Monday, 14 June 2010

Glaskogen National Park, Sweden

In May 2008, my Danish brother in law and I decided we'd spend 4 days hiking in Glaskogen National Park, near Arvika in Sweden. It was a cold May and there had recently been, and was to be more, quite a bit of snow. Temperatures were ranging from just above freezing to just below. Rain, as is so often the case in Sweden, was falling heavily. Poring over a map of Glaskogen, we decided to hike all the way around the circumference of the Stora Gla (literally translated into Big Lake, as I recall) and stay, apart from one night in Norway en route, in small open wooden shelters with the capacity for open fire. I met him at Gardermoen (Oslo Airport) and off we drove.

We arrived at Arvika and secured a (comedy) map of the area we'd be hiking in. It's not particularly difficult to navigate in Swedish National Parks, or at least the one we were in, as the trees by the path have an orange painted line on them to delineate the path much like major trails in the Alps. We parked our car within the boundary of the park, locked it and headed off knowing it would be some days before we'd be back. I half wondered if it would still be there, but I think that's the mistrustful Londoner in me.

The first day was intriguing for me. Normally a hillwalker, the route was predominantly through tall, ancient evergreen forest, punctuated by heathland, and areas where controlled forest fires had been set. The altitude rarely peaked above 300m. We sporadically glimpsed the mysterious and spellbinding Stora Gla through the densely packed trees and, although we periodically we peaked sufficiently to sneak outside the woodland's caress and gaze longingly over the forest-veiled landscape, it was the bush trekking that fascinated me. It felt murky, enigmatic and otherworldly, as if we were trespassing on some ancient land, guarded by steely sentinels - eyeing us warily. Snow still adorned the heath-covered ground in places and we treaded lightly.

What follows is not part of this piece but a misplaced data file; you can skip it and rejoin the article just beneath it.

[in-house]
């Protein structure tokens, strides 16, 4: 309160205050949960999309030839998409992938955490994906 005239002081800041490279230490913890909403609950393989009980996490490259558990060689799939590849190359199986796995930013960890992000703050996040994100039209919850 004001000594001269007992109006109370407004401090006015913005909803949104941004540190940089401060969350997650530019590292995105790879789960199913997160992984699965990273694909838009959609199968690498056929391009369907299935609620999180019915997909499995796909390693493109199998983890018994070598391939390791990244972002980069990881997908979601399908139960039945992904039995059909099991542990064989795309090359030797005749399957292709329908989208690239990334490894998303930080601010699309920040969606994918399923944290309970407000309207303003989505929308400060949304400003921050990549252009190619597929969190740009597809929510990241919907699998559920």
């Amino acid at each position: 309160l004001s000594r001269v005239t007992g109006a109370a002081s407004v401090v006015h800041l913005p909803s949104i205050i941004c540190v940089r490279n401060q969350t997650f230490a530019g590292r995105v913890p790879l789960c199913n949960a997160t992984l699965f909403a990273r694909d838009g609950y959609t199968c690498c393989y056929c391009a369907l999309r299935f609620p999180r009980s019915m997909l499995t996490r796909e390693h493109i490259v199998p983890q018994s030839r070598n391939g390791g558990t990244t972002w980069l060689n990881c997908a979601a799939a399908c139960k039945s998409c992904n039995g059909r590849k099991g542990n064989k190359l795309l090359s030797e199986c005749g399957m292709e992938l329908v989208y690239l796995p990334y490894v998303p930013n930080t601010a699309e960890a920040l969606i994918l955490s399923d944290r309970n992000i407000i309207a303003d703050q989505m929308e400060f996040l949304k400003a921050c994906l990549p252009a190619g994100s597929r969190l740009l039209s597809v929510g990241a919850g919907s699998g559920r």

The weather, that first day, was not too bad at all - a frigid chill clung to to the air but the rain was pleasingly absent. Had we known what was to come, we might have sped back to the car and locked the doors. The first night, we found a shelter which was surprisingly unoccupied. We carried a tent with us, just in case the shelters were occupied - as it was, not once did we see anyone else throughout the four days. We did encounter a moose, but he simply eyed us with disdain before bounding off into the forest. Beside the shelter, some yards away, under protective sanctuary of a huge tarp, were thick blocks of wood for the fire. We grabbed some and shoved them into the corner of the shelter. Once inside, we dispersed our kit, laying gratefully on our Thermarests and sliding into the comforting warmth of our bags. We powered up the stove, enjoying its vicarious heat and voraciously devoured dinner. Still cold, even after a good feed, we made ourselves a fire watching the flames dance, casting a rosy hue across the shelter in the pale blue moonlight. The vista across the Stora Gla from our shelter was ethereal and peaceful. We sat, warmed by food and our bags, and chatted well into the night before drifting off to a tranquil sleep.